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Clinical Trials

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Topic Overview

What is a clinical trial?

Clinical trials are research studies in which people help doctors find ways to improve health care. Each study tries to find better ways to prevent, diagnose, or treat health problems.

The purpose of a clinical trial is to find out whether a medicine or treatment is safe and effective for treating a certain condition or disease. Clinical trials compare the effectiveness of this medicine or treatment against standard, accepted treatment or against a placebo if there is no standard treatment.

Taking part in a clinical trial is voluntary. No one can make you participate. If you choose not to take part, you will be offered the standard treatment for your health problem. You can talk to your doctor if you have questions about clinical trials.

Why are they important?

Clinical trials are important because they compare new treatments with accepted treatments. They allow researchers to find out if a new treatment works as well as or better than accepted treatments. The new treatment might have fewer or less serious side effects. The new treatment also might not work as well or might cause more side effects than standard treatments.

Clinical trials help drug companies make medicines that are safer and more effective with fewer side effects. Clinical trials also help these companies decide whether it is worthwhile to seek approval from the U.S. Food and Drug Administration (FDA) for a certain medicine. If a medicine doesn't work as well as standard treatment, then the FDA isn't likely to approve it.

Clinical trials are also important in finding treatments if no standard treatment exists.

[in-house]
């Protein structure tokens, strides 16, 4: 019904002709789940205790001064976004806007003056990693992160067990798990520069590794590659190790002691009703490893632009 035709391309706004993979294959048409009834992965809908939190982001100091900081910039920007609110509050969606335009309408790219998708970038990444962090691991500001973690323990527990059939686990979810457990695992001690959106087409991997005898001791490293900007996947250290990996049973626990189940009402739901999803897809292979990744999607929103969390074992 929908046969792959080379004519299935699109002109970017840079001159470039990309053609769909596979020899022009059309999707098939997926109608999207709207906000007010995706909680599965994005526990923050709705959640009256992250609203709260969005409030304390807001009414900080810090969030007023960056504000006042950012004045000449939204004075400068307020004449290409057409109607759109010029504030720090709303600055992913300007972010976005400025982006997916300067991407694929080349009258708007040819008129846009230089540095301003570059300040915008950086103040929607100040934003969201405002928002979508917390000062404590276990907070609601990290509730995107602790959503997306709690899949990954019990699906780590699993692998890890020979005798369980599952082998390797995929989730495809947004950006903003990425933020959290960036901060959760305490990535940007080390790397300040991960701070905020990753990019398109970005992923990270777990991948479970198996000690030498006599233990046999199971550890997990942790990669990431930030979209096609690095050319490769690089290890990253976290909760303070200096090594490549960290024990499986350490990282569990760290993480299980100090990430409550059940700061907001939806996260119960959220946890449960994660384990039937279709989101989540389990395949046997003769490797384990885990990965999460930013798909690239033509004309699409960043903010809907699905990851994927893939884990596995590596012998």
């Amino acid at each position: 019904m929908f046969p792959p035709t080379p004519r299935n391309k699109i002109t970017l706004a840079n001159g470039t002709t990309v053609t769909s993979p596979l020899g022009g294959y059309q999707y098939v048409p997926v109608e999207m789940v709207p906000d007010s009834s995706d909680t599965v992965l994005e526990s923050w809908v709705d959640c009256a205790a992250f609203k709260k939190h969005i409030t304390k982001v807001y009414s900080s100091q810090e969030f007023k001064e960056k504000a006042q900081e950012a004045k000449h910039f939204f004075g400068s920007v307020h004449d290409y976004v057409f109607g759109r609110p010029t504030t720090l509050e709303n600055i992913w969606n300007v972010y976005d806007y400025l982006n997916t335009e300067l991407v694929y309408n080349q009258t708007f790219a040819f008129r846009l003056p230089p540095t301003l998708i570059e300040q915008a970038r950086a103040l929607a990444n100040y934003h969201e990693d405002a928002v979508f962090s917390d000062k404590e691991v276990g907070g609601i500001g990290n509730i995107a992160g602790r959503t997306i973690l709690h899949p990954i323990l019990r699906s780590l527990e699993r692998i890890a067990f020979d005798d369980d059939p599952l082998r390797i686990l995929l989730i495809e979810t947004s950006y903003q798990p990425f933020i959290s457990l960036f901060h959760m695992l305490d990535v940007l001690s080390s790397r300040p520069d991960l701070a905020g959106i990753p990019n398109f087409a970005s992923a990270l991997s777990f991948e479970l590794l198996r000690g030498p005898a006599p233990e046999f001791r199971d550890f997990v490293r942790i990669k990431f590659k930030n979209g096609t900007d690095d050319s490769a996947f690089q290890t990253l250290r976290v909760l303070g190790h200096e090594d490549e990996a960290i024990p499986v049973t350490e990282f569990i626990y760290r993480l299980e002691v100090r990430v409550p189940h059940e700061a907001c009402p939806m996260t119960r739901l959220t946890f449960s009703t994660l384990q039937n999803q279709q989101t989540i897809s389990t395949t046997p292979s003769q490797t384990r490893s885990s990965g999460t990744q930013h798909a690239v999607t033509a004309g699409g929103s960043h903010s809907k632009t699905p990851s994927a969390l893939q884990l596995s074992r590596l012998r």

Taking part in a clinical trial may not benefit you directly. But in the future it may help other people who have the same disease.

How do clinical trials work?

Your doctor will help you find out if you are eligible to take part in a clinical trial. The company sponsoring the trial will have a very strict set of standards, or criteria, that all participants must meet.

If you meet the criteria, you may be "randomized" to get either the new medicine, a medicine that is considered standard therapy, or a placebo. That means that a computer is used to randomly assign you to one of the treatments. In many studies, neither you nor your doctor knows which treatment you are getting. But not all clinical trials randomize people. And if you have a serious disease, such as cancer, you will not be given only a placebo, unless no effective treatment is known.

After you are accepted by the clinical trial and you give your consent to take part:

  • You will be given a structured program to follow.
  • You will have a schedule of tests, doctor appointments, and treatments.
  • You may be asked to keep a diary of your experience during this time.

Doctors, nurses, social workers, and other health professionals may be part of your treatment team.

Be sure to carefully follow instructions. If you don't know what you are supposed to do next, call your doctor. Or call the person responsible for your trial.

A medicine or treatment must go through three phases before it is approved for use by the U.S. Food and Drug Administration (FDA).

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WebMD Medical Reference from Healthwise

Last Updated: October 31, 2011
This information is not intended to replace the advice of a doctor. Healthwise disclaims any liability for the decisions you make based on this information.
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